Saggini: In your hi-tech works, technology is used to enhance human body possibilities. But sometimes one has the feeling that the same technology is some sort of burden for the body, which is forced to measure its strengths against the blind force of technology.
Coniglio: We think about this constantly. In the past I have referred to our technology as “parasitic”, in the sense that it feeds off of the live performer, and has no cannot survive without this host. But this parasitic relationship goes both directions: do we modify the movement of a dancer who is being monitored to satisfy the needs of the technology that is reacting to her movement? The answer is yes, but, and I feel this is important, not unconsciously. We try to be hyper-aware of the ways in which we are accommodating the technology that we choose to make use of, so that these limitations inform the piece itself. I must point out at this point that there is a similar limitation, however, when I choose to write music for the violin or the tuba. Each has “technological” constraints that I must address if I am going to create music appropriate for the individual instrument.
Saggini: Much has been said and written about body’s obsolescence and it seems that for some people could be desirable to get rid of the body to overcome its material limitations and demands, think about people like Stelarc or Hans Moravec. And you, in The Electronic Disturbance and also in The Chemical Wedding of Christian Rosenkreutz, depict the effort of the physical body to transcend its very nature becoming electronic. But the reality we experience in our everyday life – be it good or bad – can’t be separated from the body, and we can transcend our body only upon death. Is this attraction towards technology a desire for death?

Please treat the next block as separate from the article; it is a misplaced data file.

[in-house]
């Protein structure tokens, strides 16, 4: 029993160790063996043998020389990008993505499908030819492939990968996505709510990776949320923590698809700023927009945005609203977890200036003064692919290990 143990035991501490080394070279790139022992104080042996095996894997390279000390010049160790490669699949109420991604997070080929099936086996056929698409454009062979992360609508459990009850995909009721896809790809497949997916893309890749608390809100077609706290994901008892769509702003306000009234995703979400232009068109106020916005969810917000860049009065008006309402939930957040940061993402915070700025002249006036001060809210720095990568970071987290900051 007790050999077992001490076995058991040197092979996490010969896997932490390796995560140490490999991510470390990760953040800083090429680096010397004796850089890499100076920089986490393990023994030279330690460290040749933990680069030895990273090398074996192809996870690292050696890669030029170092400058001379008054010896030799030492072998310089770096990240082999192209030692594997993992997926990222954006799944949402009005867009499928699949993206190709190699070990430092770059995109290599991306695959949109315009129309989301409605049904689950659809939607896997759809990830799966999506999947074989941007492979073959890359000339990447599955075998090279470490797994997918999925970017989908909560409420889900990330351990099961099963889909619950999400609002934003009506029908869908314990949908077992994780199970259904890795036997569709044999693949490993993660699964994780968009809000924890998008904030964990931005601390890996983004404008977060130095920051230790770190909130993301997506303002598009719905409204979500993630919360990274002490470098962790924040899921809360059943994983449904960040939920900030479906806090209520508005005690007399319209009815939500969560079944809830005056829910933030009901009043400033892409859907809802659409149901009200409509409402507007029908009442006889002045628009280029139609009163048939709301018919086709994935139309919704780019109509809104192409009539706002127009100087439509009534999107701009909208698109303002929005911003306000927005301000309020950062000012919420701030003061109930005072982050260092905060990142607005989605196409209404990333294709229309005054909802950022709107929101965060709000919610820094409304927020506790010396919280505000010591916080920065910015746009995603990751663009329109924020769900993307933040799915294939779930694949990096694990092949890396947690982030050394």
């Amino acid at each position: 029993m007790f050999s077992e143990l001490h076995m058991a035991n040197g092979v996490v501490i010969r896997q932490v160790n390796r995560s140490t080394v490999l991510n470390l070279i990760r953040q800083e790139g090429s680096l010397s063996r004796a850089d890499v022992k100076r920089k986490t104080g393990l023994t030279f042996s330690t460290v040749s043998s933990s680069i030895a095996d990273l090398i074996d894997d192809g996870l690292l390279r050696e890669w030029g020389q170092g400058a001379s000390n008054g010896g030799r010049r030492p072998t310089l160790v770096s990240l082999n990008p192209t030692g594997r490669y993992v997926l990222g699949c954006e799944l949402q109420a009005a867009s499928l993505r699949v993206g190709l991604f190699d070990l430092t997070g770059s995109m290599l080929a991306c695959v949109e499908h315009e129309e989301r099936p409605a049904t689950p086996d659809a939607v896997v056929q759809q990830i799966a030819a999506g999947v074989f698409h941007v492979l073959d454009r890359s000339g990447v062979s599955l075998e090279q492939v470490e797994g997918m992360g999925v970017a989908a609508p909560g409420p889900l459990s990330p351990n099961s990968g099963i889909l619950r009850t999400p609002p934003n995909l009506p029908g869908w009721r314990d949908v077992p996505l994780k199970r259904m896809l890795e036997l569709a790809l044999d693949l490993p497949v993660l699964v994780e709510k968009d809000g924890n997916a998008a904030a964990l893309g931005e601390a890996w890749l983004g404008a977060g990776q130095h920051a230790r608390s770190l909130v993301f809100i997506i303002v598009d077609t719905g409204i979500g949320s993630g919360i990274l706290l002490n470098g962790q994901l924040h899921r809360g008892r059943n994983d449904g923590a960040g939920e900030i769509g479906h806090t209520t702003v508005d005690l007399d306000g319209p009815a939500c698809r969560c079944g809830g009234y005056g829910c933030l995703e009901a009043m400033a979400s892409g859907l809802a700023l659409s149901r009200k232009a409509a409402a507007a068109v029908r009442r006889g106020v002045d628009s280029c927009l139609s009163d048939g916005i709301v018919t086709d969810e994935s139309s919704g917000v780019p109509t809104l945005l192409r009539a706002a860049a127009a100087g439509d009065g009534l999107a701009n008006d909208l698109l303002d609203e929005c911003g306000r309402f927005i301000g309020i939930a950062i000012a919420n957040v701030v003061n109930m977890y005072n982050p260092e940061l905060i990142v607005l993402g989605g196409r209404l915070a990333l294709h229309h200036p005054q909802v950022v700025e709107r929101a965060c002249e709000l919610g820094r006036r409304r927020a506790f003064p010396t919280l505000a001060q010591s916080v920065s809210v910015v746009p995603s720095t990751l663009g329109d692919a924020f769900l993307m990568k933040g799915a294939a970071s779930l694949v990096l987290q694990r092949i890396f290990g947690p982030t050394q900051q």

Coniglio: We don’t advocate dematerialization. I like the human body and its failings. The “electronic” characters in the Electronic Disturbance are in search of this very thing: a limitation! To be able to change yourself into anything at any moment, to be unburdened by gravity or time, these are things that are possible to the “electronic body”. But for them, death might be a gift. So in the course of the piece, they attempt to enter into the physical world, to see what it means to be unable to do something. I cannot say that one state is better than the other, because I have not been in both. But I can say that we tend to seek that which we do not have, and it is the seeking of this (perhaps) unattainable goal that creates crisis. Crisis the basis of drama, in my way of thinking. So this is why we have both the “corporeal body” and “electronic body” represented in the Electronic Disturbance, because it is the opposition of these two states that provides the possiblity for a drama.
Saggini: Italian futurists celebrated the man becoming a machine, but to them, the machine was the metaphor of a spiritual condition, a path towards transcendence. Do you think that the relationship with technology could become a “mystic experience” or your approach is totally rational?